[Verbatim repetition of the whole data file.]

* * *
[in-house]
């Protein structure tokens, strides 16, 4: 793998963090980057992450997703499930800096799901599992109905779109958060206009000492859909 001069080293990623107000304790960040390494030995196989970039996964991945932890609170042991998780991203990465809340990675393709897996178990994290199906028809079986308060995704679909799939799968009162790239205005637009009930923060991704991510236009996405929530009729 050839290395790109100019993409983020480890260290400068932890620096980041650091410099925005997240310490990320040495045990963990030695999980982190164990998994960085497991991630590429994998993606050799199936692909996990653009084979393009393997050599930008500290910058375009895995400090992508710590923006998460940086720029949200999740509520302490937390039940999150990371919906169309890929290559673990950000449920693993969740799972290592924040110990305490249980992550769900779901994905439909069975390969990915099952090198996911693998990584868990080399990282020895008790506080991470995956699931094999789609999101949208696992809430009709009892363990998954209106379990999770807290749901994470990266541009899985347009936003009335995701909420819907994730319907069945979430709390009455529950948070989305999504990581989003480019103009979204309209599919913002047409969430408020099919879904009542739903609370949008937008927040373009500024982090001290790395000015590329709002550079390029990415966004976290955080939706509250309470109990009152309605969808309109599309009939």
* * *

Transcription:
[in-house]
């Protein structure tokens, strides 16, 4: 793998963090980057992450997703499930800096799901599992109905779109958060206009000492859909 001069080293990623107000304790960040390494030995196989970039996964991945932890609170042991998780991203990465809340990675393709897996178990994290199906028809079986308060995704679909799939799968009162790239205005637009009930923060991704991510236009996405929530009729 050839290395790109100019993409983020480890260290400068932890620096980041650091410099925005997240310490990320040495045990963990030695999980982190164990998994960085497991991630590429994998993606050799199936692909996990653009084979393009393997050599930008500290910058375009895995400090992508710590923006998460940086720029949200999740509520302490937390039940999150990371919906169309890929290559673990950000449920693993969740799972290592924040110990305490249980992550769900779901994905439909069975390969990915099952090198996911693998990584868990080399990282020895008790506080991470995956699931094999789609999101949208696992809430009709009892363990998954209106379990999770807290749901994470990266541009899985347009936003009335995701909420819907994730319907069945979430709390009455529950948070989305999504990581989003480019103009979204309209599919913002047409969430408020099919879904009542739903609370949008937008927040373009500024982090001290790395000015590329709002550079390029990415966004976290955080939706509250309470109990009152309605969808309109599309009939």